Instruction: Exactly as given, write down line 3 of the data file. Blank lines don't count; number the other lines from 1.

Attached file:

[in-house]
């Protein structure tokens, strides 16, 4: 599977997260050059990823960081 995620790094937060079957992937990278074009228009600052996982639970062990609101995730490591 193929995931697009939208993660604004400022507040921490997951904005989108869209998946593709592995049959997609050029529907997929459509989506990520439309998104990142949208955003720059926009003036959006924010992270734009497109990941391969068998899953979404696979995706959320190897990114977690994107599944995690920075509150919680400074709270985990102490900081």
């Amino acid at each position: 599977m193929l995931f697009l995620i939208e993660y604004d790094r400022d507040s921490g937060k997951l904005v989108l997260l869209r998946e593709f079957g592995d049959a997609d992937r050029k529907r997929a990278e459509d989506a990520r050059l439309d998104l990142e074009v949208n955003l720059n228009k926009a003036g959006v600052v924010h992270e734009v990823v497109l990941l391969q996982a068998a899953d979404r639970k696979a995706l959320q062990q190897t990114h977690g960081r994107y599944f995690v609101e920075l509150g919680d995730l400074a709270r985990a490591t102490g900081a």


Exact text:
């Amino acid at each position: 599977m193929l995931f697009l995620i939208e993660y604004d790094r400022d507040s921490g937060k997951l904005v989108l997260l869209r998946e593709f079957g592995d049959a997609d992937r050029k529907r997929a990278e459509d989506a990520r050059l439309d998104l990142e074009v949208n955003l720059n228009k926009a003036g959006v600052v924010h992270e734009v990823v497109l990941l391969q996982a068998a899953d979404r639970k696979a995706l959320q062990q190897t990114h977690g960081r994107y599944f995690v609101e920075l509150g919680d995730l400074a709270r985990a490591t102490g900081a």